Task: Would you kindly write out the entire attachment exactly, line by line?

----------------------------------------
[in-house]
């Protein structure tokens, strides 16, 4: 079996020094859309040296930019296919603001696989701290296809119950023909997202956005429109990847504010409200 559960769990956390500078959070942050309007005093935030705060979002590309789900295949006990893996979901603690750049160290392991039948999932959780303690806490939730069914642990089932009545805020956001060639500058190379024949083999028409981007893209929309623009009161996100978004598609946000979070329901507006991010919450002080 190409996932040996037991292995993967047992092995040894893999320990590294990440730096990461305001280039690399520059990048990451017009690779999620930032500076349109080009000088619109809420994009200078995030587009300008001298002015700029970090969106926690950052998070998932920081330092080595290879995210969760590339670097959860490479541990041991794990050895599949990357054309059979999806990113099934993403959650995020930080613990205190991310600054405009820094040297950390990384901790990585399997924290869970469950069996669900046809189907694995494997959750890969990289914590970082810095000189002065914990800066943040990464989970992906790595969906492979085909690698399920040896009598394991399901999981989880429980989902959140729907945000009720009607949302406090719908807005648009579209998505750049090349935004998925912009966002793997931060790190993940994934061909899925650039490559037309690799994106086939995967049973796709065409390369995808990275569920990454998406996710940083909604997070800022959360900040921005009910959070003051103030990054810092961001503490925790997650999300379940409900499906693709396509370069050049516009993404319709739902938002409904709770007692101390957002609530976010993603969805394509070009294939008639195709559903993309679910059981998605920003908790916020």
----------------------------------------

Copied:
[in-house]
């Protein structure tokens, strides 16, 4: 079996020094859309040296930019296919603001696989701290296809119950023909997202956005429109990847504010409200 559960769990956390500078959070942050309007005093935030705060979002590309789900295949006990893996979901603690750049160290392991039948999932959780303690806490939730069914642990089932009545805020956001060639500058190379024949083999028409981007893209929309623009009161996100978004598609946000979070329901507006991010919450002080 190409996932040996037991292995993967047992092995040894893999320990590294990440730096990461305001280039690399520059990048990451017009690779999620930032500076349109080009000088619109809420994009200078995030587009300008001298002015700029970090969106926690950052998070998932920081330092080595290879995210969760590339670097959860490479541990041991794990050895599949990357054309059979999806990113099934993403959650995020930080613990205190991310600054405009820094040297950390990384901790990585399997924290869970469950069996669900046809189907694995494997959750890969990289914590970082810095000189002065914990800066943040990464989970992906790595969906492979085909690698399920040896009598394991399901999981989880429980989902959140729907945000009720009607949302406090719908807005648009579209998505750049090349935004998925912009966002793997931060790190993940994934061909899925650039490559037309690799994106086939995967049973796709065409390369995808990275569920990454998406996710940083909604997070800022959360900040921005009910959070003051103030990054810092961001503490925790997650999300379940409900499906693709396509370069050049516009993404319709739902938002409904709770007692101390957002609530976010993603969805394509070009294939008639195709559903993309679910059981998605920003908790916020």